8) Plan time for each other. Ministry can be very consuming, just as many jobs can be. I am so thankful for the pastor I worked with when Melanie and I were married. He brought me to Deuteronomy 24:5 and taught me how the Israelite men would stay home from war for one year after getting married so they could focus on their new marriage. He taught me that spending time with my wife was never wasted time. God makes it a priority and so should we. Don’t coast in your marriage!
9) Pursue and embrace forgiveness. Melanie has taught me more about how Jesus loves me than anyone else because she has lived with me point blank for fifteen years and yet she continues to love me and forgive me when I sin against her. “Be kind to one another, tenderhearted, forgiving one another, as God in Christ forgave you.” (Ephesians 4:32)
10) Grow in understanding that you are on the same team. We clear up conflict much quicker than we did when we were first married fifteen years ago. Why? Partly because we know that we are on the same team! There is only one “person” who is our enemy, and that is Satan. It is no accident that the famous spiritual armor passage of Ephesians 6 that outlines the cosmic spiritual battle we are in, is close to Ephesians 5, the longest New Testament passage on marriage. When you know deep down that you are on the same team, it goes a long way to building the “one flesh” kind of unity that God calls us to (Genesis 2:24).
11) Love with a serving love. The Savior wants me to love my wife like He loves her. While I know I will never replace His love, it is a joy to grow in reflecting His love. One of the best ways I can do that is by learning to serve my wife. Jesus showed his love to His disciples with a basin and towel as He washed their feet. There is nothing God can call me to do for my wife that is too great of a sacrifice (John 15:13). My Savior laid down His very life for His bride.
12) Love with a hopeful love. “Love hopes all things…” (1 Corinthians 13:7) God calls us to not only love our spouse for who he or she is, but also to pray for him or her to grow into a godly man or a godly woman even as you grow in your walk with Christ. Remember that God is not finished with your spouse yet. We should be filling each other’s sails to help each other grow in whatever God has called us to. We don’t want others to think the worst about us, but sometimes we don’t extend the same courtesy to our spouse. Who your spouse is fifteen years from now will in part be a reflection of how well you have loved him or her.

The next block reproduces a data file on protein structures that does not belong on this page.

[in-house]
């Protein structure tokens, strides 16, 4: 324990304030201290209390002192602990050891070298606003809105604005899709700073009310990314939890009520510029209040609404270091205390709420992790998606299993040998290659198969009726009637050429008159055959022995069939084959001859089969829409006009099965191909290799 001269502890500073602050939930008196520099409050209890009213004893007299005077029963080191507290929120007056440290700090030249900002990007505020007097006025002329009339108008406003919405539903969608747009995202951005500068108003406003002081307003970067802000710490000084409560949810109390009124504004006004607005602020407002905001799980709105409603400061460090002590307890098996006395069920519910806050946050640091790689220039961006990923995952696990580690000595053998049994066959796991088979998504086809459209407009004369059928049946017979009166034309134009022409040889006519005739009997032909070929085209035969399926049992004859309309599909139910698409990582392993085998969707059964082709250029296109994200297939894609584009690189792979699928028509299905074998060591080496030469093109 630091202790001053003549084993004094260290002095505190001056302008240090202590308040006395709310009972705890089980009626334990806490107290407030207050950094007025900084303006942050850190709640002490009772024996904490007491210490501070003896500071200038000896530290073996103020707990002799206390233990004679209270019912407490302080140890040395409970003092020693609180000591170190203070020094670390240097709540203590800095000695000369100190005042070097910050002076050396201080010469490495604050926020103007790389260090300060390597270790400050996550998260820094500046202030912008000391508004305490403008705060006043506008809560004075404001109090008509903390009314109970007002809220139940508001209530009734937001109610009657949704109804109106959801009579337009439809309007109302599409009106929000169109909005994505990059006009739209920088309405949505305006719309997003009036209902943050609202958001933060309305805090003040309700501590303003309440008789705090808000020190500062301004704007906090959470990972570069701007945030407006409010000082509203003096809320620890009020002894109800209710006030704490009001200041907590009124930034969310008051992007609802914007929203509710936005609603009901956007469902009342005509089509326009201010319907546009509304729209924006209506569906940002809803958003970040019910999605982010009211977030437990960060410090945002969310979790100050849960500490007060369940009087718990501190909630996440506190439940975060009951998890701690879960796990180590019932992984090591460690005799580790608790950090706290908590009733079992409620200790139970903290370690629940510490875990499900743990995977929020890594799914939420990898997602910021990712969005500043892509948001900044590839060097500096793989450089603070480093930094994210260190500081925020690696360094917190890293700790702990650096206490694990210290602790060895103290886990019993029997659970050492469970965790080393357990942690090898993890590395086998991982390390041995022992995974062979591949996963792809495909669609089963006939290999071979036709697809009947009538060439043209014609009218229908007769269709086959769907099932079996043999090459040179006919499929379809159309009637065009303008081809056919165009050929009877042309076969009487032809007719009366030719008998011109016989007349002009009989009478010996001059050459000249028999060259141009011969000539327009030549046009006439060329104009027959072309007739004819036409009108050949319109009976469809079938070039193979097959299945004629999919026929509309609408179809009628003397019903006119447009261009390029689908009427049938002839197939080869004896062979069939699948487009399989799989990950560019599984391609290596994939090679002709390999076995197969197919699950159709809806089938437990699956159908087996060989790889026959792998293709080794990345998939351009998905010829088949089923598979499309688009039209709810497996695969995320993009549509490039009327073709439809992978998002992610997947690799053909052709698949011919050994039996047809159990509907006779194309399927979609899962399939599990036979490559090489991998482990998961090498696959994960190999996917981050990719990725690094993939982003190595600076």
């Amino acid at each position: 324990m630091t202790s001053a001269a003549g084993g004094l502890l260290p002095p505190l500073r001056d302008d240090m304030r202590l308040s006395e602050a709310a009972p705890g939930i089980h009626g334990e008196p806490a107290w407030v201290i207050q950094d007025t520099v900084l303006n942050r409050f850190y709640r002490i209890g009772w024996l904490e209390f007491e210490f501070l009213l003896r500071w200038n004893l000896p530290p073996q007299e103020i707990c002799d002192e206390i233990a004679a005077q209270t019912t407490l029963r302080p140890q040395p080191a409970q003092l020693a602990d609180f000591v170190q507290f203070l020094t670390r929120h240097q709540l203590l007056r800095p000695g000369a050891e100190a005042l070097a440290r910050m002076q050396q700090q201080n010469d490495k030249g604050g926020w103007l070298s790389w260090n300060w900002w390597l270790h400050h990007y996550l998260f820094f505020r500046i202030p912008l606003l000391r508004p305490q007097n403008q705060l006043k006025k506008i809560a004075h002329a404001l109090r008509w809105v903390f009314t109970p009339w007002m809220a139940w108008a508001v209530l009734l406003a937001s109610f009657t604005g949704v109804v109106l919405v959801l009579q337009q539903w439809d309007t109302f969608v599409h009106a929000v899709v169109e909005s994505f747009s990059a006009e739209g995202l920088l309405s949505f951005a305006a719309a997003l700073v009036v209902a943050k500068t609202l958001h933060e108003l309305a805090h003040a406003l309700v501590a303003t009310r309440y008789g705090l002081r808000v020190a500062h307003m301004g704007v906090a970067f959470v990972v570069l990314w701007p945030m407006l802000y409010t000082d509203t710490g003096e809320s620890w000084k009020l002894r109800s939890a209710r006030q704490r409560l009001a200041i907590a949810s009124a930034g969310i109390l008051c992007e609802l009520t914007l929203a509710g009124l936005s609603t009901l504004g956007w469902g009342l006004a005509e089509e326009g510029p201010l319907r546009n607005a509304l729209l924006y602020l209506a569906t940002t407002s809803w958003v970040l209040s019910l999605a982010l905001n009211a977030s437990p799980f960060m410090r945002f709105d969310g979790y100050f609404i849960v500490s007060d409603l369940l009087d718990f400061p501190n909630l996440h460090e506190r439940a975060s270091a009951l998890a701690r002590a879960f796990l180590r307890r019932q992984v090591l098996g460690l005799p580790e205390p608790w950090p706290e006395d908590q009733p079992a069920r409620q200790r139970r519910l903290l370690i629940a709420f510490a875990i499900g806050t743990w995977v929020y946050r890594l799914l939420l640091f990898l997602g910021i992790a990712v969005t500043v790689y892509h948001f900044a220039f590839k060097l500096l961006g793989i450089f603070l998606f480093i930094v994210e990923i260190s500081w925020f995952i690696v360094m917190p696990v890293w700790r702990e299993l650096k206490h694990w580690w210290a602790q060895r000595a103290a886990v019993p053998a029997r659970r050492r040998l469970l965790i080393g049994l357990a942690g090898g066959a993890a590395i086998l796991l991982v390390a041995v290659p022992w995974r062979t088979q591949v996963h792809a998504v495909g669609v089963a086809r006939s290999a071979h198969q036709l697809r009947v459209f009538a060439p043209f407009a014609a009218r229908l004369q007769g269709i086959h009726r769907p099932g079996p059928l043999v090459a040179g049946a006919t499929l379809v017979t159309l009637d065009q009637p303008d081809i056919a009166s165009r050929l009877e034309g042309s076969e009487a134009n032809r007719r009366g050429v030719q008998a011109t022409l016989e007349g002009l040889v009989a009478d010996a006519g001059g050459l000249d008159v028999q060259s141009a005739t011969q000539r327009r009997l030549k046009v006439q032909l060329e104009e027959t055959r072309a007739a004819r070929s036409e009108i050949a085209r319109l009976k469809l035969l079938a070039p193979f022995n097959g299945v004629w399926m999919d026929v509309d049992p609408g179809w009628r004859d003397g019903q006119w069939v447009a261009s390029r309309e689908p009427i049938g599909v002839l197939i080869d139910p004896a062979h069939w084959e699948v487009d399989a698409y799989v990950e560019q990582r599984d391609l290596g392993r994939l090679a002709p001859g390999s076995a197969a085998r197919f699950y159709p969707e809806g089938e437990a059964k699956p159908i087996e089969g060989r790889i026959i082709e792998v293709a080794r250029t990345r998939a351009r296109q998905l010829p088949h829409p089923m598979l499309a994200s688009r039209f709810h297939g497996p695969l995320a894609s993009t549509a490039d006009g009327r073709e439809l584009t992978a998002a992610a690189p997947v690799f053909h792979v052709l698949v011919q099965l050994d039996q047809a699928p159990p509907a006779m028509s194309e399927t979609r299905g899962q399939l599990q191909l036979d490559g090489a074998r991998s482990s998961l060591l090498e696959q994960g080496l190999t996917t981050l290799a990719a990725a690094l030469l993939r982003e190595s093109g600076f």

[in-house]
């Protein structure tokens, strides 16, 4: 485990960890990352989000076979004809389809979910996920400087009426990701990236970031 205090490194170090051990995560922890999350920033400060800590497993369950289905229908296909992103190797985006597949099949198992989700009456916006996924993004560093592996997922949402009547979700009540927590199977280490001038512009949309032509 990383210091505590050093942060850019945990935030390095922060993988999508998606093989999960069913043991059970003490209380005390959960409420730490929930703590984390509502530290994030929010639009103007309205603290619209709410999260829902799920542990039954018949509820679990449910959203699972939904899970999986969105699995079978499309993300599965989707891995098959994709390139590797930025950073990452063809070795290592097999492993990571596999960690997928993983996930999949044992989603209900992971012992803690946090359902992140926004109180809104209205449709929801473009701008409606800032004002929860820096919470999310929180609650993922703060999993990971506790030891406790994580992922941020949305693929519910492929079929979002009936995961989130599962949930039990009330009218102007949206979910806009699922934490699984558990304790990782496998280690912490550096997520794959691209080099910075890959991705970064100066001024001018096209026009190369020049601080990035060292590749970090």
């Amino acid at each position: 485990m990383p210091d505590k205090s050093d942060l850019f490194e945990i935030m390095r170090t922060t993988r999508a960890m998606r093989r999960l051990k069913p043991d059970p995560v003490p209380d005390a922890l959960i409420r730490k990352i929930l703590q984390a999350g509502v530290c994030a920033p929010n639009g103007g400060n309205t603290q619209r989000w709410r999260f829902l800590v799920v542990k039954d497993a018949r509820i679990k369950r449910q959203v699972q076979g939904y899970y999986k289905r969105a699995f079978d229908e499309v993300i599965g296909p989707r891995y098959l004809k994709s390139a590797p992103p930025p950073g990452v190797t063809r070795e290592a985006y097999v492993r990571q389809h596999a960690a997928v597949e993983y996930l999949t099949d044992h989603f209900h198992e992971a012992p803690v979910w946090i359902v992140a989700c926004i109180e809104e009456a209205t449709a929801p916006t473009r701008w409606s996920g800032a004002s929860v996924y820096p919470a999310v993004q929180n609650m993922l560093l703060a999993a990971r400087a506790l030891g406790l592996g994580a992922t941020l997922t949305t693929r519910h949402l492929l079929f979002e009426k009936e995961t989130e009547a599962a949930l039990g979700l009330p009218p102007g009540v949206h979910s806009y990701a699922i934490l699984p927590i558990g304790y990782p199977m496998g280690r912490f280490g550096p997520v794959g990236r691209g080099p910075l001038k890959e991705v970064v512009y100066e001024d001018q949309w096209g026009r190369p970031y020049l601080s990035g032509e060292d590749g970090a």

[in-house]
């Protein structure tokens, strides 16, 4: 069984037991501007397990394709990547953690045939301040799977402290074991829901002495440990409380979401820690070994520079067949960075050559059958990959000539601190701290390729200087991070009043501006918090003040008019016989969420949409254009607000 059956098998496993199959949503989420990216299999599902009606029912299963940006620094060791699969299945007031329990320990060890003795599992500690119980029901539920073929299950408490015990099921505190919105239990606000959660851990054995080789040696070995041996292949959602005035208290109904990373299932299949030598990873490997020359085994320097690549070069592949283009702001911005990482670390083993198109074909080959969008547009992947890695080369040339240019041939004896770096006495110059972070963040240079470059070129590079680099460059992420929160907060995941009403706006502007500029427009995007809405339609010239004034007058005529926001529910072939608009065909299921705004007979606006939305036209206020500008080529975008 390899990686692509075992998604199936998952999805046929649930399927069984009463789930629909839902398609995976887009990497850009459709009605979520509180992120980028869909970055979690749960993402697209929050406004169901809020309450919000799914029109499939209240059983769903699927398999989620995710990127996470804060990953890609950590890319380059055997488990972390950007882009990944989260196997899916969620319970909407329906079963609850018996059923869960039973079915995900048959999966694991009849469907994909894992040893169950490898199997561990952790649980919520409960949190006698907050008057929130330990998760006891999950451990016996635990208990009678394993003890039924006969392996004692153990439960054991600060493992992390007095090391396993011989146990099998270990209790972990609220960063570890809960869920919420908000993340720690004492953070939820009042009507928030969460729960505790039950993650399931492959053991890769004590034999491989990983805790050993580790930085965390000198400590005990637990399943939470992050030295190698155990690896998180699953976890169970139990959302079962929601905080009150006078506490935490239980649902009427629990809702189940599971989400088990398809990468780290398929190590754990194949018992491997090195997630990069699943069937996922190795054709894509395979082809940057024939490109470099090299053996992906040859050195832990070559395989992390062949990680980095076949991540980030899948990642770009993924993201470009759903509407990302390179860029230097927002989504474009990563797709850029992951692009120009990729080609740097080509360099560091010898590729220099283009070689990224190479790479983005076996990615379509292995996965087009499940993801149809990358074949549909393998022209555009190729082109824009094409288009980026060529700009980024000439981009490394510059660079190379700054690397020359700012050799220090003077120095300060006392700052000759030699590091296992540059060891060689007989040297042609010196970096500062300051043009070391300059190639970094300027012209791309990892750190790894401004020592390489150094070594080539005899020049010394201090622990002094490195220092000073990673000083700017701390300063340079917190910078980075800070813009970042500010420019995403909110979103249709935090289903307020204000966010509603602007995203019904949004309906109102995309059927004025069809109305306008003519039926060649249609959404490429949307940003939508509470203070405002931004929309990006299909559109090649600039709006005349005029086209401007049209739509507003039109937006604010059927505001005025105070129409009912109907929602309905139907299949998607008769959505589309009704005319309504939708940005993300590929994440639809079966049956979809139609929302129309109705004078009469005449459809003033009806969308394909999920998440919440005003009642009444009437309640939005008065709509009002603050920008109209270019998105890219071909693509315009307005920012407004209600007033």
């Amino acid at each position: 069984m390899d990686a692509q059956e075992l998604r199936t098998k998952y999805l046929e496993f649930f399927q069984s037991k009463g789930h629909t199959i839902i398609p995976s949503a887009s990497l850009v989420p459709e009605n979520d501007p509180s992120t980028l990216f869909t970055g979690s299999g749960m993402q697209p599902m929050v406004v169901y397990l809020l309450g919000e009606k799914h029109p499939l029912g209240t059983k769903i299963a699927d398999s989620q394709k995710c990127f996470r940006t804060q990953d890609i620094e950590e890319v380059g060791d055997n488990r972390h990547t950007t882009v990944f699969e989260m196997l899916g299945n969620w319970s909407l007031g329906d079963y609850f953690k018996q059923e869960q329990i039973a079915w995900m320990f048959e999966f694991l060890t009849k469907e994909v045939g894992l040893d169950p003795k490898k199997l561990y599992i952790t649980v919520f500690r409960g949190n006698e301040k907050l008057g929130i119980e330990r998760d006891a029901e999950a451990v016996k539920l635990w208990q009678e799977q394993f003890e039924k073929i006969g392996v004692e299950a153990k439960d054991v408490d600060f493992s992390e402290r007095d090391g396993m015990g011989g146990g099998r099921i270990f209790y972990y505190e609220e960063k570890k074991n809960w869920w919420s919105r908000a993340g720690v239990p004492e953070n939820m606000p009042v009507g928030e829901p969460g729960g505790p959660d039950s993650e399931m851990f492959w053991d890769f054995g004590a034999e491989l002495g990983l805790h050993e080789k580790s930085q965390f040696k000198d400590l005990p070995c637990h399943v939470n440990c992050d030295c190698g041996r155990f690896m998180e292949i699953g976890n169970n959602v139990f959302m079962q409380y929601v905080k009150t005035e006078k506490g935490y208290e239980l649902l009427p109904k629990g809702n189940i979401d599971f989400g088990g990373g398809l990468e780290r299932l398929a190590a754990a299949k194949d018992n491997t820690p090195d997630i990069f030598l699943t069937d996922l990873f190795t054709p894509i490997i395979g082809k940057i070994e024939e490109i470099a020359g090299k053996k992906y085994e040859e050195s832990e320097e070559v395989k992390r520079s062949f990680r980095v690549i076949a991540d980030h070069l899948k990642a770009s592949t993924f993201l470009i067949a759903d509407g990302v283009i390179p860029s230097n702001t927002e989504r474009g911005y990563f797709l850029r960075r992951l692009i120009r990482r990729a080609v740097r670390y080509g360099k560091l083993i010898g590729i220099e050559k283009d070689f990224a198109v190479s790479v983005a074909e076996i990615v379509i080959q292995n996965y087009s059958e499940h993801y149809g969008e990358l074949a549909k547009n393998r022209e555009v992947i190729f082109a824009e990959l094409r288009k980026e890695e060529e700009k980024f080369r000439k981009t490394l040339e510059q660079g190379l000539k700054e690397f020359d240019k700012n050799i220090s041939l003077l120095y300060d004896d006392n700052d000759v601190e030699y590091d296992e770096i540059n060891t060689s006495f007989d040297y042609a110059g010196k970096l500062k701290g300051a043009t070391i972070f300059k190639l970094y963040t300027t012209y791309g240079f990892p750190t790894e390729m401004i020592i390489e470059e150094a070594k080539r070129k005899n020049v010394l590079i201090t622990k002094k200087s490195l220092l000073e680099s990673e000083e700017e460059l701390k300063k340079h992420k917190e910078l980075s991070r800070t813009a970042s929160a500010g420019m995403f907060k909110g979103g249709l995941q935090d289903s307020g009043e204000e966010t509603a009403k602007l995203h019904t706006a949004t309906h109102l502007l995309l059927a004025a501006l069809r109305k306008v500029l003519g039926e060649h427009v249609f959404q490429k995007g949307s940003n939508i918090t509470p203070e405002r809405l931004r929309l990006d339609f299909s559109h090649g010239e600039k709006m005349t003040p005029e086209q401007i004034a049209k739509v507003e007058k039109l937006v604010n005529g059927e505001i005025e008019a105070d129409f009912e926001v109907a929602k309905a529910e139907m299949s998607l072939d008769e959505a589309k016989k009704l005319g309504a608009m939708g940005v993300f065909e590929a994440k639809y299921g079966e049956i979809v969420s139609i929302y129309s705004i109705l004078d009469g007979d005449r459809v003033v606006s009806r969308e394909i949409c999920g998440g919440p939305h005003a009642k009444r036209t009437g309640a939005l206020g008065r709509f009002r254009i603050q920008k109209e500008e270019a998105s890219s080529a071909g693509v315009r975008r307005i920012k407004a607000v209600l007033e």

13) Pray together. I am still growing in this. No one has challenged me more to pray with my wife than Dennis Rainey through his ministry at FamilyLife. He challenges husbands to pray every day with their wives (and more than just at meals). It is very hard to be angry with somebody you are praying with. In fact, praying together will help you to pursue God together. It will reveal your hearts and knit your hearts together as you come to the Throne of Grace together.
14) Remember that you are building a legacy. Live with each other not just for this moment, but for the next decade or the next five decades. During your first year of marriage, it is hard to see past the next couple of months. But having the perspective that our choices today will impact our children and grandchildren–even generations that we will never meet–will build habits and patterns in our lives that put eternity first. The legacy of a couple that is deeply in love with God and madly in love with each other has a bigger impact than we will ever know until Heaven.
15) I married the best woman out there. Really; I thank God every day for Melanie. I can’t imagine life and love without her. She’s mine and mine alone.
But guess what? If you are married, this applies to your spouse too! The pastor who married us said in our wedding sermon, “Tim, Melanie is God’s best for you.” Then he looked at Melanie and said, “Melanie, Tim is God’s best for you.” Believing this means following God’s will; disbelieving it means listening to the lies of the evil one. Jesus said, “So they are no longer two but one flesh. What God has joined together, let not man separate.” (Mark 10:8b-9)
If you are single, remember that once you are married, that person is God’s best for you. Pick wisely. I know I did!